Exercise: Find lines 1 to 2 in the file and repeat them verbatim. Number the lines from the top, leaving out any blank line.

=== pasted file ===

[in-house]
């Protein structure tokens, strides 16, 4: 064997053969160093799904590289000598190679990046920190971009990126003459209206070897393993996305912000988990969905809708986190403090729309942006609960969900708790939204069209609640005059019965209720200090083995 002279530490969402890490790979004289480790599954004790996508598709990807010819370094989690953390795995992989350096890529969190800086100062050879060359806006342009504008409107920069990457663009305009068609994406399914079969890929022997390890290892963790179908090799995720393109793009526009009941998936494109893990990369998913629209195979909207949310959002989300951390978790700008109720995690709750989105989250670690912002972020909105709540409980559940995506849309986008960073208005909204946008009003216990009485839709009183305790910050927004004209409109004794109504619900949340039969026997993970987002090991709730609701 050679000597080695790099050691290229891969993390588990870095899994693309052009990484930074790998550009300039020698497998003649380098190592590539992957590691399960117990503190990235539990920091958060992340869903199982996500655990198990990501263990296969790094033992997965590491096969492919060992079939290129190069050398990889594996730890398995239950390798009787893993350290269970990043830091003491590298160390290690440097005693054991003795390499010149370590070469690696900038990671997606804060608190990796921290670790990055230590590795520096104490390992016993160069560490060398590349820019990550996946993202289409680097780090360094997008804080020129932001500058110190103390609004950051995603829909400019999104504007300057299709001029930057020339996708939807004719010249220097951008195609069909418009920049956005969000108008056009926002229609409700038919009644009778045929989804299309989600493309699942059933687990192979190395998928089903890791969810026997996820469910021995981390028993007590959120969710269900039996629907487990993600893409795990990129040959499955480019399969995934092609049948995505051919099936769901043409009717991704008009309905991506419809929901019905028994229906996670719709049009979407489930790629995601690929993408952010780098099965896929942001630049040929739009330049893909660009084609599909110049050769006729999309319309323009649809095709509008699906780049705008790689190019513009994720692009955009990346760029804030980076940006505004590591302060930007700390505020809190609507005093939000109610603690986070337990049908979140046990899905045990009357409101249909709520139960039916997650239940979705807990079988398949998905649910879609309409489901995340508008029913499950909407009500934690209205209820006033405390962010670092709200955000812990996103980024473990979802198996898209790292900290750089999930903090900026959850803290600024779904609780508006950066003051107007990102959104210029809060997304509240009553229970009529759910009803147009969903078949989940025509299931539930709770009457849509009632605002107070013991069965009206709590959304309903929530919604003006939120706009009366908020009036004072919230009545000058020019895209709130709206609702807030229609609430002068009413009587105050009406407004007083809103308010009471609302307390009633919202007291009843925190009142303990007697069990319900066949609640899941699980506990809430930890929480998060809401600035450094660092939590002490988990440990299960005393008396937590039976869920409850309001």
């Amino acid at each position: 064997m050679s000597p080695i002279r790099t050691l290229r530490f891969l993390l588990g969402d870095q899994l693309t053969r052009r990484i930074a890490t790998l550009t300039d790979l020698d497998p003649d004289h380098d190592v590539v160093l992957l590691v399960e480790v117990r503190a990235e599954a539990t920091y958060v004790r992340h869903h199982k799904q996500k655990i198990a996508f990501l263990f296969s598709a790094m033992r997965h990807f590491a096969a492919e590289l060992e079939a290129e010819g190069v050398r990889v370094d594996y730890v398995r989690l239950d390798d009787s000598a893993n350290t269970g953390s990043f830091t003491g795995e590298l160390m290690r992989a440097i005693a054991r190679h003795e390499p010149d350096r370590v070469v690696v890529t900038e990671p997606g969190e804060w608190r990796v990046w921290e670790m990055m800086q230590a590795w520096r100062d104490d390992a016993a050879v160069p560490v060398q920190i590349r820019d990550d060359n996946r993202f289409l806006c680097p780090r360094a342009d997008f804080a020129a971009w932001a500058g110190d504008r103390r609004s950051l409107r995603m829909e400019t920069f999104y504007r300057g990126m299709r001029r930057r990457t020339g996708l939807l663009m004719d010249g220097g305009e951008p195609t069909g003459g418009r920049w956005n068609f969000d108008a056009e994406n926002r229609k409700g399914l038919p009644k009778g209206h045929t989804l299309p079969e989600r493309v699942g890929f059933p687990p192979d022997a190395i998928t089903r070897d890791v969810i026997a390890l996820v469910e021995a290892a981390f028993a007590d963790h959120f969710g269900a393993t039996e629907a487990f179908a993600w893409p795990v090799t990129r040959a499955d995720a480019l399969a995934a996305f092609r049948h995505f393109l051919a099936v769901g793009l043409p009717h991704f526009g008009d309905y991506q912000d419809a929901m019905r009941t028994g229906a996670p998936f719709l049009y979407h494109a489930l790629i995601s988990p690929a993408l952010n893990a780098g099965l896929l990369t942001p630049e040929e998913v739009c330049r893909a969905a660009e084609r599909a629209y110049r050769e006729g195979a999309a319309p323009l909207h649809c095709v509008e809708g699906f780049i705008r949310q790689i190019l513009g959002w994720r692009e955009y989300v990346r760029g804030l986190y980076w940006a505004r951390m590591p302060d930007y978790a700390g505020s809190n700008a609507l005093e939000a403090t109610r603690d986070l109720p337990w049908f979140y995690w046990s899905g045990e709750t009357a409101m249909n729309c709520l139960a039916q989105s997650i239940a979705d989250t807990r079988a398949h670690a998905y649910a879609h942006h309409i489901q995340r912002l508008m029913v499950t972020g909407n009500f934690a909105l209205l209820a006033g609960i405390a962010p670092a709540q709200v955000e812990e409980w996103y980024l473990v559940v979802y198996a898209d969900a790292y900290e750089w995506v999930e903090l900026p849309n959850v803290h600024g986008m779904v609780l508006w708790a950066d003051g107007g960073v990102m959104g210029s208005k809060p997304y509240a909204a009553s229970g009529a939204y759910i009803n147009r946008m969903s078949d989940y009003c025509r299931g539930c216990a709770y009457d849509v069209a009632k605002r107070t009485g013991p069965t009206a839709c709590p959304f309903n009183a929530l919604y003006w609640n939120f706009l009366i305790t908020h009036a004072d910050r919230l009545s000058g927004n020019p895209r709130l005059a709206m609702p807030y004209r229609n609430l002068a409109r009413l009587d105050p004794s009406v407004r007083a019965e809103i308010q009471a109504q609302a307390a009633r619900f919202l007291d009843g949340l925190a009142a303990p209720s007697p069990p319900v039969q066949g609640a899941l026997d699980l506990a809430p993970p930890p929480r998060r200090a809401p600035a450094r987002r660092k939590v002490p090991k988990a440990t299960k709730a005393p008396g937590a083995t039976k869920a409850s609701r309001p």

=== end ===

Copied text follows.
[in-house]
């Protein structure tokens, strides 16, 4: 064997053969160093799904590289000598190679990046920190971009990126003459209206070897393993996305912000988990969905809708986190403090729309942006609960969900708790939204069209609640005059019965209720200090083995 002279530490969402890490790979004289480790599954004790996508598709990807010819370094989690953390795995992989350096890529969190800086100062050879060359806006342009504008409107920069990457663009305009068609994406399914079969890929022997390890290892963790179908090799995720393109793009526009009941998936494109893990990369998913629209195979909207949310959002989300951390978790700008109720995690709750989105989250670690912002972020909105709540409980559940995506849309986008960073208005909204946008009003216990009485839709009183305790910050927004004209409109004794109504619900949340039969026997993970987002090991709730609701 050679000597080695790099050691290229891969993390588990870095899994693309052009990484930074790998550009300039020698497998003649380098190592590539992957590691399960117990503190990235539990920091958060992340869903199982996500655990198990990501263990296969790094033992997965590491096969492919060992079939290129190069050398990889594996730890398995239950390798009787893993350290269970990043830091003491590298160390290690440097005693054991003795390499010149370590070469690696900038990671997606804060608190990796921290670790990055230590590795520096104490390992016993160069560490060398590349820019990550996946993202289409680097780090360094997008804080020129932001500058110190103390609004950051995603829909400019999104504007300057299709001029930057020339996708939807004719010249220097951008195609069909418009920049956005969000108008056009926002229609409700038919009644009778045929989804299309989600493309699942059933687990192979190395998928089903890791969810026997996820469910021995981390028993007590959120969710269900039996629907487990993600893409795990990129040959499955480019399969995934092609049948995505051919099936769901043409009717991704008009309905991506419809929901019905028994229906996670719709049009979407489930790629995601690929993408952010780098099965896929942001630049040929739009330049893909660009084609599909110049050769006729999309319309323009649809095709509008699906780049705008790689190019513009994720692009955009990346760029804030980076940006505004590591302060930007700390505020809190609507005093939000109610603690986070337990049908979140046990899905045990009357409101249909709520139960039916997650239940979705807990079988398949998905649910879609309409489901995340508008029913499950909407009500934690209205209820006033405390962010670092709200955000812990996103980024473990979802198996898209790292900290750089999930903090900026959850803290600024779904609780508006950066003051107007990102959104210029809060997304509240009553229970009529759910009803147009969903078949989940025509299931539930709770009457849509009632605002107070013991069965009206709590959304309903929530919604003006939120706009009366908020009036004072919230009545000058020019895209709130709206609702807030229609609430002068009413009587105050009406407004007083809103308010009471609302307390009633919202007291009843925190009142303990007697069990319900066949609640899941699980506990809430930890929480998060809401600035450094660092939590002490988990440990299960005393008396937590039976869920409850309001």